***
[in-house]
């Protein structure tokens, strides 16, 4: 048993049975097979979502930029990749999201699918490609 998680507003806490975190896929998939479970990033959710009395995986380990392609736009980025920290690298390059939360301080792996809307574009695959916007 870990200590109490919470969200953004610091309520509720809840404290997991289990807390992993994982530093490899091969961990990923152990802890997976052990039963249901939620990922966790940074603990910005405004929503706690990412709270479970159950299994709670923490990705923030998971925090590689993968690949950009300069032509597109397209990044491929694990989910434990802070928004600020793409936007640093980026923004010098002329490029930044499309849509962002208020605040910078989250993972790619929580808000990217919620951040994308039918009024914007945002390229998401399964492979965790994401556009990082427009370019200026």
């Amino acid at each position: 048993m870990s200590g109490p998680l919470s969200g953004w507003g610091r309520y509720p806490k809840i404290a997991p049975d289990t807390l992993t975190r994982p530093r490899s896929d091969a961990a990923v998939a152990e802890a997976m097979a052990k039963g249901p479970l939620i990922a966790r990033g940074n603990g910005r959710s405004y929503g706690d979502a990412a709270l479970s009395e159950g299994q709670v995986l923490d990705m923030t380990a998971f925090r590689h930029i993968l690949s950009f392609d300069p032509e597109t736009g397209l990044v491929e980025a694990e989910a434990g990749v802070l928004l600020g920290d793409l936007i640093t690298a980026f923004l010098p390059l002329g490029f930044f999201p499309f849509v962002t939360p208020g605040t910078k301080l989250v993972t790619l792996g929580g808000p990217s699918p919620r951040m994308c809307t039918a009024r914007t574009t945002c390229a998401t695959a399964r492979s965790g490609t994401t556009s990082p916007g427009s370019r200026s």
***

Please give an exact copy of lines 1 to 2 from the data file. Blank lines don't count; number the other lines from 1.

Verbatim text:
[in-house]
């Protein structure tokens, strides 16, 4: 048993049975097979979502930029990749999201699918490609 998680507003806490975190896929998939479970990033959710009395995986380990392609736009980025920290690298390059939360301080792996809307574009695959916007 870990200590109490919470969200953004610091309520509720809840404290997991289990807390992993994982530093490899091969961990990923152990802890997976052990039963249901939620990922966790940074603990910005405004929503706690990412709270479970159950299994709670923490990705923030998971925090590689993968690949950009300069032509597109397209990044491929694990989910434990802070928004600020793409936007640093980026923004010098002329490029930044499309849509962002208020605040910078989250993972790619929580808000990217919620951040994308039918009024914007945002390229998401399964492979965790994401556009990082427009370019200026």